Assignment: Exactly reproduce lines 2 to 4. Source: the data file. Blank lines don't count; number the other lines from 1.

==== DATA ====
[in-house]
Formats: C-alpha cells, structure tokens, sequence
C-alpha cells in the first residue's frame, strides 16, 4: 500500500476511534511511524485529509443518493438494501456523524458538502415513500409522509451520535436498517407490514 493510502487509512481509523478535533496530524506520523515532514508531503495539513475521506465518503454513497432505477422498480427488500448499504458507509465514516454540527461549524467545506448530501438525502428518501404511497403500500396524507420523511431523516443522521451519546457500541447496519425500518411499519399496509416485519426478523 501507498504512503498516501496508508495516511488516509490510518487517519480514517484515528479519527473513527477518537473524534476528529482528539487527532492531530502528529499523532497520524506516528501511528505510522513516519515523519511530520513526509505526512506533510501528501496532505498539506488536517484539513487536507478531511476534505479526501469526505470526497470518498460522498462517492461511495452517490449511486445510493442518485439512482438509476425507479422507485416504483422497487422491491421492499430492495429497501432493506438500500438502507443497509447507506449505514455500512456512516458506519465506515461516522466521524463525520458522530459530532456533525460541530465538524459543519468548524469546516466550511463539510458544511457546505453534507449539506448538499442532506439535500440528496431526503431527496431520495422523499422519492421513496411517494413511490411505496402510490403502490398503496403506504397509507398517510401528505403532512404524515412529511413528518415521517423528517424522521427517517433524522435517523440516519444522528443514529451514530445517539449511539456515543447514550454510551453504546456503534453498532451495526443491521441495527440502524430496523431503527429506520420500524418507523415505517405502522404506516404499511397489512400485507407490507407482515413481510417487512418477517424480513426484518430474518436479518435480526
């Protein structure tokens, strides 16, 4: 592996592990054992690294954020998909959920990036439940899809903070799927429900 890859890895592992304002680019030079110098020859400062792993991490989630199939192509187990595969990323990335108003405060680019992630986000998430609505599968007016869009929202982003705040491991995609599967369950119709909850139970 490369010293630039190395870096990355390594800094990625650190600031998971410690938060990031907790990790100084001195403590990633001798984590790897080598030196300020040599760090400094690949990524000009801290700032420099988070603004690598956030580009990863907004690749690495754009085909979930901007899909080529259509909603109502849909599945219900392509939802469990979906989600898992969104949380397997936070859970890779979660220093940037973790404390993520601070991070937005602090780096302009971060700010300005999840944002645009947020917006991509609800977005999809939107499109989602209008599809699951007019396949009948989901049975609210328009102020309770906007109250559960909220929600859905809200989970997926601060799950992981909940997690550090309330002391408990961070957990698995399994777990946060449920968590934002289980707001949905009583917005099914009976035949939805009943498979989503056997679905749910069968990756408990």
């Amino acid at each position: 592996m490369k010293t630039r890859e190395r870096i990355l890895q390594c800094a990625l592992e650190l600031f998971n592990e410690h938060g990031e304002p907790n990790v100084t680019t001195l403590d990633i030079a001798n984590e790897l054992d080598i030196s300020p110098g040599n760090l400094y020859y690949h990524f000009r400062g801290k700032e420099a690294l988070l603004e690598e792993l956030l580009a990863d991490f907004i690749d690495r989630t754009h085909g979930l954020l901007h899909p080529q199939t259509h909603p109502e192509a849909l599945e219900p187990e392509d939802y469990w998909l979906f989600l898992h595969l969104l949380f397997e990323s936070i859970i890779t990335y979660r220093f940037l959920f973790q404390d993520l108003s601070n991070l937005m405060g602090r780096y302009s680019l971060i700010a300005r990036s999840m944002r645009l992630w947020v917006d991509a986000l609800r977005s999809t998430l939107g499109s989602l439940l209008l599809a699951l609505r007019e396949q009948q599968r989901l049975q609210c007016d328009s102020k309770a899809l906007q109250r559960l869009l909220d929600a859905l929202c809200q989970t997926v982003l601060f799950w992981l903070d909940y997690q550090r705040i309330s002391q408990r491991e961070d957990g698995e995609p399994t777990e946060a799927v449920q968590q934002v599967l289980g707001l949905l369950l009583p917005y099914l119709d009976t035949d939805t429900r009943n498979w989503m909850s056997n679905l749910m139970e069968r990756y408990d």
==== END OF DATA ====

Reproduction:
Formats: C-alpha cells, structure tokens, sequence
C-alpha cells in the first residue's frame, strides 16, 4: 500500500476511534511511524485529509443518493438494501456523524458538502415513500409522509451520535436498517407490514 493510502487509512481509523478535533496530524506520523515532514508531503495539513475521506465518503454513497432505477422498480427488500448499504458507509465514516454540527461549524467545506448530501438525502428518501404511497403500500396524507420523511431523516443522521451519546457500541447496519425500518411499519399496509416485519426478523 501507498504512503498516501496508508495516511488516509490510518487517519480514517484515528479519527473513527477518537473524534476528529482528539487527532492531530502528529499523532497520524506516528501511528505510522513516519515523519511530520513526509505526512506533510501528501496532505498539506488536517484539513487536507478531511476534505479526501469526505470526497470518498460522498462517492461511495452517490449511486445510493442518485439512482438509476425507479422507485416504483422497487422491491421492499430492495429497501432493506438500500438502507443497509447507506449505514455500512456512516458506519465506515461516522466521524463525520458522530459530532456533525460541530465538524459543519468548524469546516466550511463539510458544511457546505453534507449539506448538499442532506439535500440528496431526503431527496431520495422523499422519492421513496411517494413511490411505496402510490403502490398503496403506504397509507398517510401528505403532512404524515412529511413528518415521517423528517424522521427517517433524522435517523440516519444522528443514529451514530445517539449511539456515543447514550454510551453504546456503534453498532451495526443491521441495527440502524430496523431503527429506520420500524418507523415505517405502522404506516404499511397489512400485507407490507407482515413481510417487512418477517424480513426484518430474518436479518435480526
């Protein structure tokens, strides 16, 4: 592996592990054992690294954020998909959920990036439940899809903070799927429900 890859890895592992304002680019030079110098020859400062792993991490989630199939192509187990595969990323990335108003405060680019992630986000998430609505599968007016869009929202982003705040491991995609599967369950119709909850139970 490369010293630039190395870096990355390594800094990625650190600031998971410690938060990031907790990790100084001195403590990633001798984590790897080598030196300020040599760090400094690949990524000009801290700032420099988070603004690598956030580009990863907004690749690495754009085909979930901007899909080529259509909603109502849909599945219900392509939802469990979906989600898992969104949380397997936070859970890779979660220093940037973790404390993520601070991070937005602090780096302009971060700010300005999840944002645009947020917006991509609800977005999809939107499109989602209008599809699951007019396949009948989901049975609210328009102020309770906007109250559960909220929600859905809200989970997926601060799950992981909940997690550090309330002391408990961070957990698995399994777990946060449920968590934002289980707001949905009583917005099914009976035949939805009943498979989503056997679905749910069968990756408990």